The Preceramic Period
10,000 – 1,800 b.C.
The Preceramic Period is considered between the 10,000 – 1,800 years b.C. according to the research proposed by John Rowe (1962) and Edward Lanning (1967), based on a series of common cultural and technological facts.
The Preceramic is defined in three periods:
The Early Preceramic
10,000 – 6, 000 b. C.
Adaptation to the environment started, humans worked hunting or fishing.
The Middle Preceramic
Plants and animals started to be domesticated, human villages were organized in social levels to produce more complicated activities.
The weather conditions 5,800 years ago changed. The Humboldt current, of cold water, came to its present position 5ª south latitude from its original 12ª south latitude, which produced an increasing of marine resources, specially of sardines that were the basic subsistence of coastal groups and made possible the permanent settlement and the population increasing. In the other hand the right manage of water carrying from rivers inside valleys was determinant for the domestication of important plants such as maize, cotton, potato, oca, achira, lima bean, chilli pepper and others that permitted the sprouting of complex societies during the Late Preceramic.
The Late Preceramic Period
3, 500 – 1, 800 b.C.
This was a decisive period during which the beginning of more complex social organization becomes apparent and societies exhibit the progressive urbanization including public architecture on a grand scale.
While the economies of communities in the coastlands remained basically dependent on extractive industry for their subsistence by exploiting the rich potential in marine resources, the people also were practicing agriculture and herding.
Settlement in the Eastern Andean forests took another course, arising from the constant need to shift village locations for ecological reasons. Natural routes following the network of waterways made migration easy.
The alluvial plains of those rivers were favourable for settlement and agriculture, which could be supplemented by hunting, fishing and gathering.
Between 3500 and 3000 B.C. the number of village settlers near the coast increased. Squash, gourds, kidney and lima beans were cultivated, as well as cotton. These crops and others such as maize were not spread or domesticated. As a cultural phenomenon, farming of cotton was sufficiently significant to define a stage within the Late Preceramic Period. Intense exploitation of this crop for textiles replaced earlier dependence on products made from cactus, and junco-sedge fibbers and skins.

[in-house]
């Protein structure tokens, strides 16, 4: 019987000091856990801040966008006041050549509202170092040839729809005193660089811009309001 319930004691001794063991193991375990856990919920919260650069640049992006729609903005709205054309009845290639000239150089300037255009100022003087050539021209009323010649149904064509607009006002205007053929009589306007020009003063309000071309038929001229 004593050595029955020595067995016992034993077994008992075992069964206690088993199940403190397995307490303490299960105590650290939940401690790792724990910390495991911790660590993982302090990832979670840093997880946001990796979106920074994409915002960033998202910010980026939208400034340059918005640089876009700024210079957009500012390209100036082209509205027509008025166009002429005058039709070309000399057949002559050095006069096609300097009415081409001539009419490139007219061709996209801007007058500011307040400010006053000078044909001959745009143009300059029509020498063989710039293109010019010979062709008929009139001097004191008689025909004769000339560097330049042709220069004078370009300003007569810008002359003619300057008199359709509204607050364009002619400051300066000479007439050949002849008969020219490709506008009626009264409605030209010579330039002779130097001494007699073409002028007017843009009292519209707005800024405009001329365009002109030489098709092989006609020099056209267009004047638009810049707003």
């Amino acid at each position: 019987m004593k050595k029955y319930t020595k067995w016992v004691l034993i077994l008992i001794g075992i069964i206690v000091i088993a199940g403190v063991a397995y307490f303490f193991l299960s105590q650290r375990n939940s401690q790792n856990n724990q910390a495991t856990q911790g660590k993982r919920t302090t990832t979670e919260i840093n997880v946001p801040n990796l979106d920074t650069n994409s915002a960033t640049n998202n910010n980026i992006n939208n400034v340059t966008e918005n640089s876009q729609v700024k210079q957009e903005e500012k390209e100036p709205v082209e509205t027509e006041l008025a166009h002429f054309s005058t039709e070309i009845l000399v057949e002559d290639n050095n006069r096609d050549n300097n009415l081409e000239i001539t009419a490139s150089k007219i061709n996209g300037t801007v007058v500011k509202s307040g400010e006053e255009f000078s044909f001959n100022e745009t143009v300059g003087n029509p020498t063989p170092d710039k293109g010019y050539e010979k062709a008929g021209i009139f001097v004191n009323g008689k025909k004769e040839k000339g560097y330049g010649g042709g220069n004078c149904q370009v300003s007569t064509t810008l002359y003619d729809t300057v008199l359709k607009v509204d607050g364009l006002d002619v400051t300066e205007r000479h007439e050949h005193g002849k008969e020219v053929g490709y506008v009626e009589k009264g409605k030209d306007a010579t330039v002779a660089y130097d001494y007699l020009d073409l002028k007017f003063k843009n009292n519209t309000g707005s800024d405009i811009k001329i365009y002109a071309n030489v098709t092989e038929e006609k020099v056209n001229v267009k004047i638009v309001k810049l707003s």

Judging by the internal differentiation visible in the relative sizes of the buildings, their forms and material used in their construction, there began on the Peruvian littoral the phenomenon of increasing complexity in the settlements. Population increases and its resultant pressures are manifest in the greater number, scale and interconnection of sites, and these now contain a variety of constructive units. The various stages in this process or urbanization are not understood but the innovations it introduced became evident in the linked concentrations of ambitious structures, comprising large and specialized buildings such as platforms, pyramids, or raised enclosures designed for purposes other than domestic.
The settlements in the highlands are represented by those of the Mito Tradition, which had been studied at the sites of Kotosh, Shillacoto and Wairajirca in the Huánuco Region of the Northern Highlands, La Galagada in the Tablachaca Valley and Piruru in the Tantamayo drainage.
These distinctive constructions were created to provide an environment for religious ceremonies in which the burning of offerings was a critical element. The excellent condition of most buried structures, and the care with which they had been covered, led investigators to refer to this practice as “temple entombment”. Apparently these centres shared a set of religious beliefs which entailed similar kinds of ritual activities and, consequently, required a similar type of ceremonial building.
The underlying religious ideology and its material expression is sacred architecture has been called the Kotosh Religious Tradition. Although there are differences in the ritual chambers, the core architectural element of these buildings that allowed the rites to be performed was always maintained.
In the area of the Central Coastlands it is notice an Initial Space (Chu – 2008) composed by the sites between Huaura and Fortaleza where is clear the transition from simple villages to complex ceremonial centres. Currently, the sites Aspero, Bandurria, El Paraiso, Rio Seco, and Vichama correspond to this Initial Space and the Caral site represent the organizational achievement with complex ceremonial architecture.